He said that Mississippi County was not the correct jurisdiction for the venue and it should be in Cook County, the location of the original case 15 years ago (the current petition was filed in the county where Anderson is now serving his sentence). Koster noted that the Director of the Department of Corrections would agree to the change of venue to expedite the case if Anderson filed a declaratory judgment against the correct parties (meaning the Director George Lombardi). He said that the Director would take no position (meaning he would not support or, more importantly, oppose) if the court directed the Department of Corrections to credit Anderson for the years he was never taken into custody.
This would mean that Anderson would be eligible for parole immediately.
Anderson’s attorney, Patrick Megaro, isn’t convinced this is a plausible course of action. He told USA Today that the attorney general has misinterpreted the law and that “you don’t get credit for time served in jail when you’re not in jail.” He also said that after talking with Koster, he realizes Koster doesn’t necessarily believe Anderson should be in jail.
Koster’s response all but says the state is willing to make things right:
“The question before this Court in a declaratory judgment action therefore, would be whether this Court should direct the Department of Corrections to credit Anderson for time served between the time the Missouri Supreme Court issued its opinion and the time he was rearrested. Anderson’s ten-year first-degree robbery sentence, a sentence for a dangerous felony, has an 8.5-year parole ineligibility period under Mo. Rev. Stat. 558.019, and his armed criminal action sentence has a three-year ineligibility period under Mo. Rev. Stat. 571.015. Crediting the period after the appellate opinion issued in 2002 would make Anderson immediately eligible for parole consideration, although whether to grant parole is a matter on which the Parole Board has almost unlimited discretion. Neither the Warden, nor the Director of the Department of Corrections, take a position on whether this Court should declare Anderson should receive credit for time between the decision in his direct appeal and his arrest.”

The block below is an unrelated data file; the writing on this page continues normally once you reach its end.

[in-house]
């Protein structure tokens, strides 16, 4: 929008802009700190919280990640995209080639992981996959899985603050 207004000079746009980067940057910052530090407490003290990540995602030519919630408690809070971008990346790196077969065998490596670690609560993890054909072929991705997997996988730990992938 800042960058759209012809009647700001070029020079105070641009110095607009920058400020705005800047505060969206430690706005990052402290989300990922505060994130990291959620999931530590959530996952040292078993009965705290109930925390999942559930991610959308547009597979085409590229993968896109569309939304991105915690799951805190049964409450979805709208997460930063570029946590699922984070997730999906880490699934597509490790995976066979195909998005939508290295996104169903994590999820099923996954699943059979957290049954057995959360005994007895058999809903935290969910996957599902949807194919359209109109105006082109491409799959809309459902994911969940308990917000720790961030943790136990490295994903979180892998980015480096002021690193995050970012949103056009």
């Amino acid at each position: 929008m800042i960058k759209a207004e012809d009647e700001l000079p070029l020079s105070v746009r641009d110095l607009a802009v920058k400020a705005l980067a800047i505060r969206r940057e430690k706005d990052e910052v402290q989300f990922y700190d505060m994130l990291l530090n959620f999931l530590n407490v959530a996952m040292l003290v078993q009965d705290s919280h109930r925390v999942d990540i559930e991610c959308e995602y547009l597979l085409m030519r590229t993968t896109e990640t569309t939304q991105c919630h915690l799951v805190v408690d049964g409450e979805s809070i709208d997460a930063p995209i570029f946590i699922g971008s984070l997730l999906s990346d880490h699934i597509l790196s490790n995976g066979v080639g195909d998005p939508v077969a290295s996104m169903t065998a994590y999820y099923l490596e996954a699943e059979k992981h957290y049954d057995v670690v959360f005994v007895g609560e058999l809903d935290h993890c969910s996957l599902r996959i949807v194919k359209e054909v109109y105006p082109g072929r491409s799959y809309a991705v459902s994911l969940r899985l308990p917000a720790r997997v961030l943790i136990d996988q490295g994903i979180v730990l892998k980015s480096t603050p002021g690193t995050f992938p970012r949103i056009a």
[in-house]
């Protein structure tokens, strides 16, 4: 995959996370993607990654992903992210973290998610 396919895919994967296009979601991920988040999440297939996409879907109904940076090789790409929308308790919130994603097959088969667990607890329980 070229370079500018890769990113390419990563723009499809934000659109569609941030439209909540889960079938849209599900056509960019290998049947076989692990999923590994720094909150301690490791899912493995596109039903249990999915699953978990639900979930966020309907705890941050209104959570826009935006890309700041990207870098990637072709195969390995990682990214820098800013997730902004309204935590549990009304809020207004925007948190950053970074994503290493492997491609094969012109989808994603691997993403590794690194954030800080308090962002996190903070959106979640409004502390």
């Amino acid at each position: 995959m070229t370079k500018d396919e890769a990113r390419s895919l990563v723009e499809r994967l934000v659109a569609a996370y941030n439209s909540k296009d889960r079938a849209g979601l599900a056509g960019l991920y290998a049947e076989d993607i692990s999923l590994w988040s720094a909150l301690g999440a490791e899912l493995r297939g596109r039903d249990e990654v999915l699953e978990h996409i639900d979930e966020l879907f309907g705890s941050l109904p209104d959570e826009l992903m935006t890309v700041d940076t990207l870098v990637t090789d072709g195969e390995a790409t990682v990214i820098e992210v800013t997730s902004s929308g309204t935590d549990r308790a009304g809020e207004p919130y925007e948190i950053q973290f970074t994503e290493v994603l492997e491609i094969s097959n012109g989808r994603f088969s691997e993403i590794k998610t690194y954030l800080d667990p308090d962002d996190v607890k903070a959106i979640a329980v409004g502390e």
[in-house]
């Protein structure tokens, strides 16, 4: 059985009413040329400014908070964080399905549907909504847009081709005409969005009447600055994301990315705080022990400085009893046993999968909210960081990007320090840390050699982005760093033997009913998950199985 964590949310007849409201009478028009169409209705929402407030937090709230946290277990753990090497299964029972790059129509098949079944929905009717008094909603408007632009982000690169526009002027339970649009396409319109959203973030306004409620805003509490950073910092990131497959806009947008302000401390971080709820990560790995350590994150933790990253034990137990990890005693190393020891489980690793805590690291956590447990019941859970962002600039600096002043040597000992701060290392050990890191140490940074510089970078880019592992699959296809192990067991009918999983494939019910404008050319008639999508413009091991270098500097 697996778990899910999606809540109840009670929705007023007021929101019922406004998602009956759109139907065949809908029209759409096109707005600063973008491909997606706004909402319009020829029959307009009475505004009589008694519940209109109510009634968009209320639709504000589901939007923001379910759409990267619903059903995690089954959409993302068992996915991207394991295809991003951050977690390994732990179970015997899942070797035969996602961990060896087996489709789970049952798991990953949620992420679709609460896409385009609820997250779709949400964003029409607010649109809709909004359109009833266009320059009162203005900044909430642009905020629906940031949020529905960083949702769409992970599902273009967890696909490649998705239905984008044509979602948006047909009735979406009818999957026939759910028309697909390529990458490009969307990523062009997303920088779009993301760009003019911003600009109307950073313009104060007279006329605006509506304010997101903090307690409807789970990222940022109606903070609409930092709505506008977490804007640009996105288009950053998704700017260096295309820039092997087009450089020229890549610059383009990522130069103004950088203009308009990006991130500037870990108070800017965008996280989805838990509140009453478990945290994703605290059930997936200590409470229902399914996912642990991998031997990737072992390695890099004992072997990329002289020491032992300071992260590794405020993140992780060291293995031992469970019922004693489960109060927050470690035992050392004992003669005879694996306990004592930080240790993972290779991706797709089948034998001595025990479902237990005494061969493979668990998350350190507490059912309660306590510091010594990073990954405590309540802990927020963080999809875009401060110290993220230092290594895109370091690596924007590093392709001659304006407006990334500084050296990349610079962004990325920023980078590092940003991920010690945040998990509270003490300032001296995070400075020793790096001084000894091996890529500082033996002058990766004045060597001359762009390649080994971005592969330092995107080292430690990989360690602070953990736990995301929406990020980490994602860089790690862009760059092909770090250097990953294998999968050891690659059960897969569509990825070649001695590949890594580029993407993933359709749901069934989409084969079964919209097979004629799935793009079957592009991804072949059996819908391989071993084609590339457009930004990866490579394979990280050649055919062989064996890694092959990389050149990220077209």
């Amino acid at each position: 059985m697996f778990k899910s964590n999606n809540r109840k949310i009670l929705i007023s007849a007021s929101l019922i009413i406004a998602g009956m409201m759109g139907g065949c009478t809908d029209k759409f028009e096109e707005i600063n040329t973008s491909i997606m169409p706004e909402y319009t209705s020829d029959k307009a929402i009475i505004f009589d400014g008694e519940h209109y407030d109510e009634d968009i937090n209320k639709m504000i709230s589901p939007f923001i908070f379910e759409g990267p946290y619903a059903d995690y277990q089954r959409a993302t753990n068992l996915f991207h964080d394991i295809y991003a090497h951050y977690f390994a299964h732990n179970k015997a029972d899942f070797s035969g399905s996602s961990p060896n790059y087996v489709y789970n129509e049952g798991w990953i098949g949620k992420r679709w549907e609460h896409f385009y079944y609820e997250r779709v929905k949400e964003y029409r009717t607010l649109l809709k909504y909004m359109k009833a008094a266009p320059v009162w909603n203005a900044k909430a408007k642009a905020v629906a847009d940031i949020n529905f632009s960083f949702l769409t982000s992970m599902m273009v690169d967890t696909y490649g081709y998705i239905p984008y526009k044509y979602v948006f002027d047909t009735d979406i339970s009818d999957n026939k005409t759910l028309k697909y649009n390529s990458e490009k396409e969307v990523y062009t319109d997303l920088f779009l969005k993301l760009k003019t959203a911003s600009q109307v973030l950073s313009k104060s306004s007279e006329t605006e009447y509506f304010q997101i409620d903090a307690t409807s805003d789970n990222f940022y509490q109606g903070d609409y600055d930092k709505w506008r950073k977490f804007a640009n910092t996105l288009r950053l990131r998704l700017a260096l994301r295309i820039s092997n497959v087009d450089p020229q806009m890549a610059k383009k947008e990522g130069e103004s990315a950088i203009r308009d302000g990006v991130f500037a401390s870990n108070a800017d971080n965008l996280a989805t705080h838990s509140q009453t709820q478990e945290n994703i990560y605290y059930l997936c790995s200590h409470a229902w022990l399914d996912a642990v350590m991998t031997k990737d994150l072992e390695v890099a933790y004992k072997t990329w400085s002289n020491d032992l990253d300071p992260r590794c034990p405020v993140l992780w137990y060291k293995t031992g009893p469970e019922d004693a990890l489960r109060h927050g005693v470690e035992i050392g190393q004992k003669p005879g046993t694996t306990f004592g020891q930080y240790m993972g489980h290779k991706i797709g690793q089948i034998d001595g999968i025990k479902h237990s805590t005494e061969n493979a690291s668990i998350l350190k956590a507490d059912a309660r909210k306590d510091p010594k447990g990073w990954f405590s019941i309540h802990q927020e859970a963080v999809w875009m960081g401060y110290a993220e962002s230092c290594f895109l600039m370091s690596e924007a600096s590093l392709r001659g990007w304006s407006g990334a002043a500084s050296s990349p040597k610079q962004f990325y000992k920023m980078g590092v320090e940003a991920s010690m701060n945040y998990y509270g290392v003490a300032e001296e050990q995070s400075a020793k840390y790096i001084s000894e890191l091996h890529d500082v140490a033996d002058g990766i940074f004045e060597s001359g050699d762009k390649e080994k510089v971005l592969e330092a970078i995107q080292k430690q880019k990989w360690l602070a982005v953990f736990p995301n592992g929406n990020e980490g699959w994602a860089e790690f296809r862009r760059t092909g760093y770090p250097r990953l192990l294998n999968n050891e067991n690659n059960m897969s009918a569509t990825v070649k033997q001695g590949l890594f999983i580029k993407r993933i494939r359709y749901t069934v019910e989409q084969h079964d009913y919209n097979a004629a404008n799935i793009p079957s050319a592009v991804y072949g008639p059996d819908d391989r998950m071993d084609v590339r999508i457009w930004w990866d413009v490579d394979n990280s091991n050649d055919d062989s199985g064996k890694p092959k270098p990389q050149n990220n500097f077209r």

Koster has previously said that he doesn’t feel that the current situation is fair to Anderson. The victim of the crime 15 years ago has also gone on record saying he thinks Anderson has more than made up for what he did. For now, Anderson remains in prison as he waits for the court’s decisions on the petition. It is unclear if his attorney will follow Koster’s advice and file the declaratory judgment action.
In the meantime, please sign the petition to encourage the court to consider the fact that Cornealious “Mike” Anderson spent his time giving back to society in the most positive ways possible. He deserves credit for that.
Photo credit: Cornealious “Mike” Anderson on his wedding day via Riverfront Times, courtesy LaQonna Anderson